You’re trying to change — I see that. Between the two of us, I was warned about you. Well, warned is not the right word. “You’ll want to have a good relationship from the start with him because it might go south in a hurry,” which is not really a warning but some advice. So far, though, I haven’t seen any indication that it’s going to head south. We’re getting along fine, and you’re accepting my occasional criticism of your behavior very well and trying to implement it.
You have a problem with another teacher, though: she taught you last year, and it seems she’s excepting the same Terrence she had last year. The bad thing about a bad reputation is that it colors everything someone sees about you, makes teachers expect the worst from you even when you’re trying your best. You’ve taught them what to expect, which means you’ve taught them how to treat you. Remember the saying about old dogs and new tricks? That’s what you’re facing now, to some degree.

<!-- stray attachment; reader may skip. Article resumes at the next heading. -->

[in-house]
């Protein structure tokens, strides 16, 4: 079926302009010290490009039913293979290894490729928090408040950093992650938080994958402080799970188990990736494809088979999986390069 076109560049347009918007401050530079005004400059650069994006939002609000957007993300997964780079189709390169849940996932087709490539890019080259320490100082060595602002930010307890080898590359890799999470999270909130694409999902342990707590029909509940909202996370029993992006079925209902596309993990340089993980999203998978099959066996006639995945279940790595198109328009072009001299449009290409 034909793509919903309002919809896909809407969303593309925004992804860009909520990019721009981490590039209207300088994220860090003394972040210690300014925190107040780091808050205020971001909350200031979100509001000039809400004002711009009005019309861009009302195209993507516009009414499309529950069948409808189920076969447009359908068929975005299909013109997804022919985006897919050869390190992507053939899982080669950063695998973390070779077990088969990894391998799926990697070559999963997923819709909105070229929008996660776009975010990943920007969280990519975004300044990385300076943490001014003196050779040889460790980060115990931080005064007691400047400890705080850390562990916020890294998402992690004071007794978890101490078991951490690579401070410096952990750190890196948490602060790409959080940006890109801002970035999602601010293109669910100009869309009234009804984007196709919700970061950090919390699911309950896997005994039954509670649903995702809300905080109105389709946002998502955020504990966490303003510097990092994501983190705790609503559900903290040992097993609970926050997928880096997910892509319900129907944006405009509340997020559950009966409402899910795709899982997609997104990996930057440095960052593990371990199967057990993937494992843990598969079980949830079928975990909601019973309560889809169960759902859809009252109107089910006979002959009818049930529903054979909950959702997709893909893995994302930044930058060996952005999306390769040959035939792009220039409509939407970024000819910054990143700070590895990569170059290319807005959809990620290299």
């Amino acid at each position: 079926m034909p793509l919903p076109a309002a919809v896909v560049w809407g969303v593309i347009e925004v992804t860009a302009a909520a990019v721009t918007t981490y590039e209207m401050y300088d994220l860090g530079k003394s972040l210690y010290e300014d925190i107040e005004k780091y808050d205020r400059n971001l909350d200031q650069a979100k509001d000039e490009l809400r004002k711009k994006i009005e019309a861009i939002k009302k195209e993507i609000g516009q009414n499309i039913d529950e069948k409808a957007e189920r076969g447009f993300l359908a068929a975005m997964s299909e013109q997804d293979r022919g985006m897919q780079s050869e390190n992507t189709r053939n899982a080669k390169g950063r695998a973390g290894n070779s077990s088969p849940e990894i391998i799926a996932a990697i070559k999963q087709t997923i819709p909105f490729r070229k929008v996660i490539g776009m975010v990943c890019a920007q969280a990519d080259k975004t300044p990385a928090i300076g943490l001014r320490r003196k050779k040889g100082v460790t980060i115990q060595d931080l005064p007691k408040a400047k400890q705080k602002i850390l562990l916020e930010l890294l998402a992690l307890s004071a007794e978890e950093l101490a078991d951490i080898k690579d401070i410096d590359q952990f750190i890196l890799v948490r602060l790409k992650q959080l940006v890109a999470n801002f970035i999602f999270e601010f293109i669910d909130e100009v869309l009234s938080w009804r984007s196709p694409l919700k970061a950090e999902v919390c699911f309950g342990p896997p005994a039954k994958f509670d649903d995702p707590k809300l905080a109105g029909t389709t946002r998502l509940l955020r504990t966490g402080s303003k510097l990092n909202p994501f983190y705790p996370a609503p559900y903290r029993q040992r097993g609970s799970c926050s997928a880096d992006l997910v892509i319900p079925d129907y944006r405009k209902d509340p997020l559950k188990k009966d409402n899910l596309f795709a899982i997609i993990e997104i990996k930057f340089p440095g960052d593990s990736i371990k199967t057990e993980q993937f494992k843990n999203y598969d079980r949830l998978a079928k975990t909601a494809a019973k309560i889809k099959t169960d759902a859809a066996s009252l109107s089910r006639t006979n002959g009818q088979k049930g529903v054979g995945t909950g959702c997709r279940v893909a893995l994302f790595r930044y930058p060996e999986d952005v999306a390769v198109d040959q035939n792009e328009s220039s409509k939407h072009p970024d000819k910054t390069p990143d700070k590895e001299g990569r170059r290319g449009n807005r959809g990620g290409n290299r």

But you’re sincere in your desire to change, right? You really want this year — and every year after — to be different, right? I believe you. Now you just have to make her believe you. It won’t be easy, but it can begin easily enough: just talk to her. “Ms. Smith, I know I made very bad decisions in your class last year, but I’m trying to change.” Tell her, point blank. And then back it up with words. You’ll find soon enough that she’ll happily help coach you through this change.
Want it; show it. That simple. And be patient when the two of you fall back into old habits. And then talk about it again.
Change is hard, but you can do it.
Always on your side,